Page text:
Jeff Gross’ dream of becoming a professional soccer player didn’t work out.
His career as a pro poker player has gone considerably better.
Gross, a former midfielder at South Carolina, has almost $3 million in career live tournament earnings and was tabbed by many observers as a potential breakout performer at this year’s World Series of Poker.
“I’m a huge believer in energy and flow,” Gross said. “I’m just a high-energy guy. I love positivity, I love creation, and poker’s a way to do it and a platform. But it’s bigger than poker. I just love creating and having a good time and meeting new people, relationships.”
Gross grew up in Ann Arbor, Michigan, and was introduced to poker at age 14 when a teammate brought a chip set to a University of Michigan soccer team camp.
He appeared in five matches for the Gamecocks from 2004 to 2007 without recording a goal or an assist and twice was named to the Conference USA and Southeastern Conference academic honor roll.
“(Soccer) was my main passion until poker,” Gross said, “and then (I) kind of got really into poker and realized soccer, ‘OK I’m not going to go play pro,’ and just transitioned from there.”
After graduating from South Carolina in 2008, Gross moved in with Olympic swimmer Michael Phelps, and the two were roommates for the next seven years.
Gross first met Phelps, the 23-time gold medalist, at a casino in Windsor, Ontario, in 2006 when Phelps was attending Michigan.
“I definitely learned a lot from living with him, watching his work ethic and what it takes to make some waves in your industry and realize you’ve got to put in the work,” Gross said. “Obviously being around the most decorated Olympian ever, you get some of the tendencies and habits and all that.”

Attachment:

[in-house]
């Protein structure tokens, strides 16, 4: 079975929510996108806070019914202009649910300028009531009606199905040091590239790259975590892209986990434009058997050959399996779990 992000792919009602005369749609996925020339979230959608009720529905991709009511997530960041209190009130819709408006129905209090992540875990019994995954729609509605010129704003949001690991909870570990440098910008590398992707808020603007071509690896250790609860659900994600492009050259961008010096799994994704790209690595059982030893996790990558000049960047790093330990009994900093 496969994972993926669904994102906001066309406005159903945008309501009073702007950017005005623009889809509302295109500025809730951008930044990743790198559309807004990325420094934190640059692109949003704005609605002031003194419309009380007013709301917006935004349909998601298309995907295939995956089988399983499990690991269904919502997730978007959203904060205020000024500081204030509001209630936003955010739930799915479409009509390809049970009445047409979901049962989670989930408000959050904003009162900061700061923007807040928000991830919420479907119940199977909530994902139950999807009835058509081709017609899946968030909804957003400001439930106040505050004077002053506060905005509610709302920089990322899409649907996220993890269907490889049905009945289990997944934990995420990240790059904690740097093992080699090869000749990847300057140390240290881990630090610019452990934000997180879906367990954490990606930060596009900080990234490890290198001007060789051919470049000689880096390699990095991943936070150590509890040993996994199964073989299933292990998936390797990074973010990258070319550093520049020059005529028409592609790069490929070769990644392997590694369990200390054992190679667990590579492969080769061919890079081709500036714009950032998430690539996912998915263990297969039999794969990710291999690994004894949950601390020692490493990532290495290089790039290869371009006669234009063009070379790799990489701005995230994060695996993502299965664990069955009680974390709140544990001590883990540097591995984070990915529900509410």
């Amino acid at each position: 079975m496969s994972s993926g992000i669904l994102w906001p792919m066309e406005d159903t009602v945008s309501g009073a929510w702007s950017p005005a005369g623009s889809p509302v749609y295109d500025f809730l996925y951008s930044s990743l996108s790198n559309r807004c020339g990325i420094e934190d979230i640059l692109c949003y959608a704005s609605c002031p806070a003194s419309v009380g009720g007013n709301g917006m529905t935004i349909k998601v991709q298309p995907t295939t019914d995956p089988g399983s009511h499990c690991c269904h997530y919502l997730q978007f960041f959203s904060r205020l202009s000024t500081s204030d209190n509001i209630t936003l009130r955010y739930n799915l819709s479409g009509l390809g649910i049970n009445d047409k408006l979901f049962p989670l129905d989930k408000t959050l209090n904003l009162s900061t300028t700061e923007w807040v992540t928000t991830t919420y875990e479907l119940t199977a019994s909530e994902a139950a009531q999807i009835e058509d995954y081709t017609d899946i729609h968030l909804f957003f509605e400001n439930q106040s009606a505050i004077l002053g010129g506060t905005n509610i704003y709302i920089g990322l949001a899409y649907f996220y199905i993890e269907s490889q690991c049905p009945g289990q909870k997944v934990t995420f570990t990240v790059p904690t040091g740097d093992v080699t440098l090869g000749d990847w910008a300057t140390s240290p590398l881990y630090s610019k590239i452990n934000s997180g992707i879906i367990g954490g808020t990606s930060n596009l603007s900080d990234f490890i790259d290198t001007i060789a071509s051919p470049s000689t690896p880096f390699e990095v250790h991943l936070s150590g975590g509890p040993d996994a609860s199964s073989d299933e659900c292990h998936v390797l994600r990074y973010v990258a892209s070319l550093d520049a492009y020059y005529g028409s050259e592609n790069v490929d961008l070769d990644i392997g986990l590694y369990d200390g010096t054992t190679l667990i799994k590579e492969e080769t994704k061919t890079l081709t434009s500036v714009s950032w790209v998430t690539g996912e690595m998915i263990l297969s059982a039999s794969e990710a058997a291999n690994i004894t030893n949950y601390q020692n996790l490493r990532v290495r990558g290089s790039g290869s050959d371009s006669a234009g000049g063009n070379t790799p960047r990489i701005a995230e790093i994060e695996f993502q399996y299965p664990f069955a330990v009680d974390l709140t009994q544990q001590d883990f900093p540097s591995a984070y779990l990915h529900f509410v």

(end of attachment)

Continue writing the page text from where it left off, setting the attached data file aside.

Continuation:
Gross enters the WSOP on the heels of a strong showing in last month’s PokerStars Spring Championship of Online Poker.
The 30-year-old finished eighth in the $1,050 buy-in No-limit Hold ’em Phase 2 event for almost $84,000, missing out on the five-way chop for the top prize money.
“It was a great result and very happy with it, but it was disappointing to miss out on the huge payday,” Gross said. “Those huge fields, I feel confident that I can penetrate and make it to the end. I’m definitely going to use that to my advantage.”
Gross is a mainstay at high-stakes tournaments, and last year he finished 18th in the WSOP’s $111,111 buy-in No-limit Hold ’em High Roller for One Drop event for more than $187,000.
Gross is not expected to play in the High Roller for One Drop that starts Friday at the Rio Convention Center and instead will provide color commentary for Poker Central’s online stream of the event.
“I’m fortunate my parents (Richard and Linda) and my wife, Emilia, are super supportive of me,” Gross said. “I want to keep getting better and growing as a person and a player. I’m going to put it out there and share the ride.”
Contact David Schoen at email@example.com or 702-387-5203. Follow @DavidSchoenLVRJ on Twitter.
Vogelsang wins Super High Roller Bowl
German poker pro Christoph Vogelsang overcame a massive chip deficit during heads-up play to win the $300,000 buy-in Super High Roller Bowl on Thursday at Aria.
Vogelsang defeated Jake Schindler to collect the $6 million first prize. It was the second straight year a German took down the high-stakes tournament after Fedor Holz won it last summer.
Vogelsang faced more than a 5-to-1 chip disadvantage before coming back. Vogelsang caught Schindler bluffing on the final hand.
Schindler earned $3.6 million for second place, and Stefan Schillhabel of Germany was third and won $2.4 million.
— David Schoen/Review-Journal